014. The Mental-Health Behind The Photographs
My Mom had been going through old boxes of Gran’s. She found this picture along with several letters she had written. Gran is third from the left, looking away from the camera. I see so much life bursting forth from her heart. She’s positively radiant.
This picture was taken in 1950 at her Kappa Kappa Gamma formal at the University of Minnesota. She was almost ten years younger than I am today. I look at this picture and I am entranced. I want to know what was making her laugh so much, I want to know who that handsome fella on the left is (seriously those dimples and his tux are quite dapper together!) and I want to know made her tick, what she was passionate about.
History, time, and my Mom give me some of those answers. Still, I have more questions. I know the trajectory of her life didn’t always match the festive beauty this photo captured.
And I wonder if the hidden moments of your life always match your best photos?
All families have addictions and mental illnesses tethering themselves in and out of their DNA, whether we like to face the fact or not. It’s a reality of our world.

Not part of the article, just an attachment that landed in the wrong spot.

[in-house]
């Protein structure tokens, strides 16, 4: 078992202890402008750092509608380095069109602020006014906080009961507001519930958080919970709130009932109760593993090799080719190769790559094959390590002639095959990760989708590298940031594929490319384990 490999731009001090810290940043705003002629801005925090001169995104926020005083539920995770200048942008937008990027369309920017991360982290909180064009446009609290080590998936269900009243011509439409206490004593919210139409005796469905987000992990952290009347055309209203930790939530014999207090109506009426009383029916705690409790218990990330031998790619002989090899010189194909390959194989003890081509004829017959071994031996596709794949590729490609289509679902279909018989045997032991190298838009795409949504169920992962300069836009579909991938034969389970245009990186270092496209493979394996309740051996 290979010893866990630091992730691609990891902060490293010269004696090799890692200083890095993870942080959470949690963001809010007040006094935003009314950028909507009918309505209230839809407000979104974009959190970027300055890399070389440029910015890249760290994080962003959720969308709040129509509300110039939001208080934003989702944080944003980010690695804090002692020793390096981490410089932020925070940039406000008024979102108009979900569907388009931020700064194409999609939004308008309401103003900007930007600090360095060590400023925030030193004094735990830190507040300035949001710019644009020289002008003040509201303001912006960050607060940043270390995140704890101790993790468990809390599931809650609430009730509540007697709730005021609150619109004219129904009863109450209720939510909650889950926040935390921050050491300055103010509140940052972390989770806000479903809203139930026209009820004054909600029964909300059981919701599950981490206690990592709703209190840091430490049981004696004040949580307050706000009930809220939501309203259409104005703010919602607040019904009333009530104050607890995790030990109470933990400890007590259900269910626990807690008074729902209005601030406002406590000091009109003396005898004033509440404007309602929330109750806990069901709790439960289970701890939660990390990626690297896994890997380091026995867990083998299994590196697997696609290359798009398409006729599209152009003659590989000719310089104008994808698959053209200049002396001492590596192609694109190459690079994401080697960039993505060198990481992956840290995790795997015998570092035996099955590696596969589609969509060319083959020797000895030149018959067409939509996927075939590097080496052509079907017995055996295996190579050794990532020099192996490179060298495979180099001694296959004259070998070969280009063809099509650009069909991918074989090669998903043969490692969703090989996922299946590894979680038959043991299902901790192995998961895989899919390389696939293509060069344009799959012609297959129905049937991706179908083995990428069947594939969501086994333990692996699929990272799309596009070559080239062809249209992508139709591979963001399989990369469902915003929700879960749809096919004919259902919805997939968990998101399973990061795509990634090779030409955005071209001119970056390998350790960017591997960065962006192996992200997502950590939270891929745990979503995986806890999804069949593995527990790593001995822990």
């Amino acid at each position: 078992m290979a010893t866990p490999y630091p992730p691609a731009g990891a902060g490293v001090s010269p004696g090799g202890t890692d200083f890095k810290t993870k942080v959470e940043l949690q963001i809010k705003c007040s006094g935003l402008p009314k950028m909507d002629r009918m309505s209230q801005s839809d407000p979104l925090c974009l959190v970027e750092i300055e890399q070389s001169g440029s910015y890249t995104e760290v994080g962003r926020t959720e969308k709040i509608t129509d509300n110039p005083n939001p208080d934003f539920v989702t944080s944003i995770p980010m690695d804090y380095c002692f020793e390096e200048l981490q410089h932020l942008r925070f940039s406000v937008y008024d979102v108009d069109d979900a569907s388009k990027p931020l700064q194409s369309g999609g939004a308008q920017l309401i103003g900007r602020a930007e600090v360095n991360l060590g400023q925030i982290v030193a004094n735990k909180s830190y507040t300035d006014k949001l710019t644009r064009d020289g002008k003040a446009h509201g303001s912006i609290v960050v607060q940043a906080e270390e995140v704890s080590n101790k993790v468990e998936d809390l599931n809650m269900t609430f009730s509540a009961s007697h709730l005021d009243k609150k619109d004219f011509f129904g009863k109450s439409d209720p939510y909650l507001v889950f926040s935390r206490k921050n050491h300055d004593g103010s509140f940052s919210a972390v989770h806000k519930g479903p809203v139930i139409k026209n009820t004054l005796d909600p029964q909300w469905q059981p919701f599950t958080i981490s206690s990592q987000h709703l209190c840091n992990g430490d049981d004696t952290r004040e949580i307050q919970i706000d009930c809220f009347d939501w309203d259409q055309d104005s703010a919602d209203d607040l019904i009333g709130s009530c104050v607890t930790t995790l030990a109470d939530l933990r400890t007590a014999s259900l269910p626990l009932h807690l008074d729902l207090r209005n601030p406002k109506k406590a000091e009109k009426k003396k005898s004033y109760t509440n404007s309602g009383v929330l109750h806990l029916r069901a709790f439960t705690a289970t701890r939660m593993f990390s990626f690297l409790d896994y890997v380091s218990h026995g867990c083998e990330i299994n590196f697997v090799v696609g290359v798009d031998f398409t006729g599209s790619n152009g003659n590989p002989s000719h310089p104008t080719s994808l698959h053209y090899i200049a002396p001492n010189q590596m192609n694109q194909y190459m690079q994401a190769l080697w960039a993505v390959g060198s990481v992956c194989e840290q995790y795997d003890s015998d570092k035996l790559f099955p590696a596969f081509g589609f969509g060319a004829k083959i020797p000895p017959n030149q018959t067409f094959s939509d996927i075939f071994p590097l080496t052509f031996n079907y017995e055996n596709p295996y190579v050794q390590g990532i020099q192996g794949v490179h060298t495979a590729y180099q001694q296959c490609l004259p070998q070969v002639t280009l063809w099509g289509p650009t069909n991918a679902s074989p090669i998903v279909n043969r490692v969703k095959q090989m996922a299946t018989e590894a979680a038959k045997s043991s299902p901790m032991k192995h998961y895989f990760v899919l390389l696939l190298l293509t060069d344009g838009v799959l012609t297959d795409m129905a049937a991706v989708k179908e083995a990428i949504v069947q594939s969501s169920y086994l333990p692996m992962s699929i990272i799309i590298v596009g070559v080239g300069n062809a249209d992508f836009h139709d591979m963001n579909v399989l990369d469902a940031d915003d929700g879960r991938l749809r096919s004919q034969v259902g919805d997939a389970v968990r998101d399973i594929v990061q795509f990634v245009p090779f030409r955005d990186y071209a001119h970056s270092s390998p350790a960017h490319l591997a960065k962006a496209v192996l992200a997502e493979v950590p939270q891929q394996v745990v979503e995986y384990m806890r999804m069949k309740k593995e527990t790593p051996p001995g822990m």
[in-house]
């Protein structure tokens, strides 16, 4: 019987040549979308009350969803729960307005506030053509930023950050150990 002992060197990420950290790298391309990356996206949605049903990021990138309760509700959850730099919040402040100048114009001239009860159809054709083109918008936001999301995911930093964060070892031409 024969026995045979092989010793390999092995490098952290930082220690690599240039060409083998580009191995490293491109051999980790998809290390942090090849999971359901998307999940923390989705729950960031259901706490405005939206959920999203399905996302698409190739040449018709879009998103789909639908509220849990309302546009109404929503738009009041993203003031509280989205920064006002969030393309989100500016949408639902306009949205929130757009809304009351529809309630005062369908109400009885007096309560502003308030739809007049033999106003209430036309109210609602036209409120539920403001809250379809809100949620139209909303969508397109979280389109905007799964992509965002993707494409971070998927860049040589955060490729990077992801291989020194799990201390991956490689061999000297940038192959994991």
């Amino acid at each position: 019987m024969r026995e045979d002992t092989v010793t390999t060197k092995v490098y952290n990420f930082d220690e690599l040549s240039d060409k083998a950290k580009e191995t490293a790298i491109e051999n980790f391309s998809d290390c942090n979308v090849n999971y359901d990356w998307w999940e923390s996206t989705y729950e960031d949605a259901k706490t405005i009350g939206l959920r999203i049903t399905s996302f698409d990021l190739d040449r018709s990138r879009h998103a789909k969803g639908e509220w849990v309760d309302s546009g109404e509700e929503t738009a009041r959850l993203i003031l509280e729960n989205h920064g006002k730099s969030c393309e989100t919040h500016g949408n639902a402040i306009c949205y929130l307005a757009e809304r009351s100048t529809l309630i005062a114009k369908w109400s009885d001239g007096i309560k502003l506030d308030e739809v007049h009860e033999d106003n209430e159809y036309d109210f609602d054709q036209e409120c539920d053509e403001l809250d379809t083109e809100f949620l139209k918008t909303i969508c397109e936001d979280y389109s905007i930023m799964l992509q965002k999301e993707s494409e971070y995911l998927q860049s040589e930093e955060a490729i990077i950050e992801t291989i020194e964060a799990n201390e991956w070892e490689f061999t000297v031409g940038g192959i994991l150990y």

Gran struggled with Bipolar Disorder. There were hospitalizations and heartbreaks and stories that are still too tender for much of my family to share publicly. You wouldn’t know that looking at her fresh, radiant face or her fancy formal attire.
You can’t see the skeletons inside any of us from a glancing at the finely crafted exterior.
We found a handwritten letter she wrote about falling in love with her late husband Charles. She mentioned that she couldn’t sleep at night because she was so excited. She was nervous to tell this to her psychiatrist. And although, apprehensive, Gran had just finished reading Erroneous Zones by Wayne Dyer upon the psychiatrists recommendation and found it rather helpful. One, I love that she was reading Wayne Dyer!!!!
But two, I have so many questions!
What was mental health like back in the fifties and sixties and seventies?
What were psychiatric stays like back then? Was she met with kindness by the treatment team or was she cast off and treated as less than because of her diagnosis?